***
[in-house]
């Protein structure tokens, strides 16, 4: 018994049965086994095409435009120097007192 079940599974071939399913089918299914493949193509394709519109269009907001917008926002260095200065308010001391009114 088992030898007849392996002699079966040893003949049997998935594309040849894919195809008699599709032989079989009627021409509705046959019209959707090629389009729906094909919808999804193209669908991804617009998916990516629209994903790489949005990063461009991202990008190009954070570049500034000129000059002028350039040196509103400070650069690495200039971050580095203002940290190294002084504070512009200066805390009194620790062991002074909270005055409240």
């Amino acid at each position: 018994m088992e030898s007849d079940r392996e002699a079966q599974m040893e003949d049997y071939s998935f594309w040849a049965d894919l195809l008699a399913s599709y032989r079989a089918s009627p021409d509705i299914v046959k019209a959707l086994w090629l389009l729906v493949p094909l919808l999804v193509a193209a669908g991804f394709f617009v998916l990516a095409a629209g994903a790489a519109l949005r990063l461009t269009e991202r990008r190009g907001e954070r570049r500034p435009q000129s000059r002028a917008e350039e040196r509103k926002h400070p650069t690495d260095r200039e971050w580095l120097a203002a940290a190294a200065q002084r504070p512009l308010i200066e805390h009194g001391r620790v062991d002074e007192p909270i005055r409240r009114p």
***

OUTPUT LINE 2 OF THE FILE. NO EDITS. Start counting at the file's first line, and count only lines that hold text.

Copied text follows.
């Protein structure tokens, strides 16, 4: 018994049965086994095409435009120097007192 079940599974071939399913089918299914493949193509394709519109269009907001917008926002260095200065308010001391009114 088992030898007849392996002699079966040893003949049997998935594309040849894919195809008699599709032989079989009627021409509705046959019209959707090629389009729906094909919808999804193209669908991804617009998916990516629209994903790489949005990063461009991202990008190009954070570049500034000129000059002028350039040196509103400070650069690495200039971050580095203002940290190294002084504070512009200066805390009194620790062991002074909270005055409240």